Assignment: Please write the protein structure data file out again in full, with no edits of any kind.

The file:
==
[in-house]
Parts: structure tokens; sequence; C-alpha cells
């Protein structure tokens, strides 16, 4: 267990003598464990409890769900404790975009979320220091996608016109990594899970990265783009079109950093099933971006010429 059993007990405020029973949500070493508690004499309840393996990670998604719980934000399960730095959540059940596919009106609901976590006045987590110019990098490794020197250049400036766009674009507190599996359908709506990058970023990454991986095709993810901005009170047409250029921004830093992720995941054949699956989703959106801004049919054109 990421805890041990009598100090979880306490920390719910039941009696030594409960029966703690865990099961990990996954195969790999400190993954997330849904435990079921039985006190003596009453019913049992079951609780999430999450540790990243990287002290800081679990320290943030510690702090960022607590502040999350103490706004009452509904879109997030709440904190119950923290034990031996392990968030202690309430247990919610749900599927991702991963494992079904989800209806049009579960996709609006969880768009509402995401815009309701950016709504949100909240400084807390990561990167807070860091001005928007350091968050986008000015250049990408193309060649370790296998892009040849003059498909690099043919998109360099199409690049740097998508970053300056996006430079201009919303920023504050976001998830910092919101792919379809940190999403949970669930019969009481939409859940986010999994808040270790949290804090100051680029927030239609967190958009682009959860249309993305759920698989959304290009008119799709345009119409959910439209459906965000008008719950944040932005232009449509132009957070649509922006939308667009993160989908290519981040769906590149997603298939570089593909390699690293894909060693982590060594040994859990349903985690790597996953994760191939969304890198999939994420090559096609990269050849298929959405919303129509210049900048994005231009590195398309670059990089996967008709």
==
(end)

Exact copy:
[in-house]
Parts: structure tokens; sequence; C-alpha cells
């Protein structure tokens, strides 16, 4: 267990003598464990409890769900404790975009979320220091996608016109990594899970990265783009079109950093099933971006010429 059993007990405020029973949500070493508690004499309840393996990670998604719980934000399960730095959540059940596919009106609901976590006045987590110019990098490794020197250049400036766009674009507190599996359908709506990058970023990454991986095709993810901005009170047409250029921004830093992720995941054949699956989703959106801004049919054109 990421805890041990009598100090979880306490920390719910039941009696030594409960029966703690865990099961990990996954195969790999400190993954997330849904435990079921039985006190003596009453019913049992079951609780999430999450540790990243990287002290800081679990320290943030510690702090960022607590502040999350103490706004009452509904879109997030709440904190119950923290034990031996392990968030202690309430247990919610749900599927991702991963494992079904989800209806049009579960996709609006969880768009509402995401815009309701950016709504949100909240400084807390990561990167807070860091001005928007350091968050986008000015250049990408193309060649370790296998892009040849003059498909690099043919998109360099199409690049740097998508970053300056996006430079201009919303920023504050976001998830910092919101792919379809940190999403949970669930019969009481939409859940986010999994808040270790949290804090100051680029927030239609967190958009682009959860249309993305759920698989959304290009008119799709345009119409959910439209459906965000008008719950944040932005232009449509132009957070649509922006939308667009993160989908290519981040769906590149997603298939570089593909390699690293894909060693982590060594040994859990349903985690790597996953994760191939969304890198999939994420090559096609990269050849298929959405919303129509210049900048994005231009590195398309670059990089996967008709």